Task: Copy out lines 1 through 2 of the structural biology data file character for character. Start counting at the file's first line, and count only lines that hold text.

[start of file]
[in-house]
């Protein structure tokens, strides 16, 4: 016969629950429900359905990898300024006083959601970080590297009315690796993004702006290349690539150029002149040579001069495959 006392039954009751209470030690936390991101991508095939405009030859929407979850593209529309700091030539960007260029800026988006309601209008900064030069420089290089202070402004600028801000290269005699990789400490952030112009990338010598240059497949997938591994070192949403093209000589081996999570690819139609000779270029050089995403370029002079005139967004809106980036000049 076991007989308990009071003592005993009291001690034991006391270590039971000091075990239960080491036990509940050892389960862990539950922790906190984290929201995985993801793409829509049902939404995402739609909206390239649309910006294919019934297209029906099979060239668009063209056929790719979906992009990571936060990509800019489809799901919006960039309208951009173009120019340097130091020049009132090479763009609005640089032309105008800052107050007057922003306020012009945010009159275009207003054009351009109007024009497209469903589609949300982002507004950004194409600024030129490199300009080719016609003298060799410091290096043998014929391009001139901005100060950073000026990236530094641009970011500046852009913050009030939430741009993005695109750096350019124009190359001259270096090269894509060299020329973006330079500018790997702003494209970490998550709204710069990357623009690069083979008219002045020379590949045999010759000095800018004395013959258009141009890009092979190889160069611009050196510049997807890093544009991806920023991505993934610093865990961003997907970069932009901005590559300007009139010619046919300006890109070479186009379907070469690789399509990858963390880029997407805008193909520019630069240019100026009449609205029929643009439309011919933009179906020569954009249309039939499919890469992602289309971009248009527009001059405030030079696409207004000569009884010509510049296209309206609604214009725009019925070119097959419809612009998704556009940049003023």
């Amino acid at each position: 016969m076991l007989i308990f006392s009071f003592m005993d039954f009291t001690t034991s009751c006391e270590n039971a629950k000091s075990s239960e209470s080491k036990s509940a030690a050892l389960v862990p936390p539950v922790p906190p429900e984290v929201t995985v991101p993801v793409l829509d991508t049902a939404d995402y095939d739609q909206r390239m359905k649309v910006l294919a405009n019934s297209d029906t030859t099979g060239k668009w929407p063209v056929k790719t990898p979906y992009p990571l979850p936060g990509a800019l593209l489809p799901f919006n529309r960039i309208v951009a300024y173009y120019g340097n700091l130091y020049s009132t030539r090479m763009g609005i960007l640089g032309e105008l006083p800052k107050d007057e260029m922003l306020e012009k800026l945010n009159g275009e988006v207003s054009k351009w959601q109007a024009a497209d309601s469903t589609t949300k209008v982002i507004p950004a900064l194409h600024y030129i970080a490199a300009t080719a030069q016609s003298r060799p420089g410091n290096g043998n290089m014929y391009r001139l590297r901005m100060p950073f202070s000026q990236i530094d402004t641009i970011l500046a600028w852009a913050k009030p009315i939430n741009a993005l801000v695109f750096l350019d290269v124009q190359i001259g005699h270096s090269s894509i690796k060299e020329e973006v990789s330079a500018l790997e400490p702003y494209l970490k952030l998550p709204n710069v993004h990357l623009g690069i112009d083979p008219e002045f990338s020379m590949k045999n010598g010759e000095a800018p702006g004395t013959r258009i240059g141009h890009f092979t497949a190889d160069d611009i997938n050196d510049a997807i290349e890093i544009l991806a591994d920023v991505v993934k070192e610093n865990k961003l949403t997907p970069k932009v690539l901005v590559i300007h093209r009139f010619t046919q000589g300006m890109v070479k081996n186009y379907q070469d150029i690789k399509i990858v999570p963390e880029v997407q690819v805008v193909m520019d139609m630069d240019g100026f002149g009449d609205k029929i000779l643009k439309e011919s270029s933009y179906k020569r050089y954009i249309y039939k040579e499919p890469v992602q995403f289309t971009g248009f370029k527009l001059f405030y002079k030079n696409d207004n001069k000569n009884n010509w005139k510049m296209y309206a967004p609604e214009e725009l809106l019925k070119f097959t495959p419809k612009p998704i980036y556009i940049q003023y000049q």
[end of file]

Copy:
[in-house]
């Protein structure tokens, strides 16, 4: 016969629950429900359905990898300024006083959601970080590297009315690796993004702006290349690539150029002149040579001069495959 006392039954009751209470030690936390991101991508095939405009030859929407979850593209529309700091030539960007260029800026988006309601209008900064030069420089290089202070402004600028801000290269005699990789400490952030112009990338010598240059497949997938591994070192949403093209000589081996999570690819139609000779270029050089995403370029002079005139967004809106980036000049 076991007989308990009071003592005993009291001690034991006391270590039971000091075990239960080491036990509940050892389960862990539950922790906190984290929201995985993801793409829509049902939404995402739609909206390239649309910006294919019934297209029906099979060239668009063209056929790719979906992009990571936060990509800019489809799901919006960039309208951009173009120019340097130091020049009132090479763009609005640089032309105008800052107050007057922003306020012009945010009159275009207003054009351009109007024009497209469903589609949300982002507004950004194409600024030129490199300009080719016609003298060799410091290096043998014929391009001139901005100060950073000026990236530094641009970011500046852009913050009030939430741009993005695109750096350019124009190359001259270096090269894509060299020329973006330079500018790997702003494209970490998550709204710069990357623009690069083979008219002045020379590949045999010759000095800018004395013959258009141009890009092979190889160069611009050196510049997807890093544009991806920023991505993934610093865990961003997907970069932009901005590559300007009139010619046919300006890109070479186009379907070469690789399509990858963390880029997407805008193909520019630069240019100026009449609205029929643009439309011919933009179906020569954009249309039939499919890469992602289309971009248009527009001059405030030079696409207004000569009884010509510049296209309206609604214009725009019925070119097959419809612009998704556009940049003023």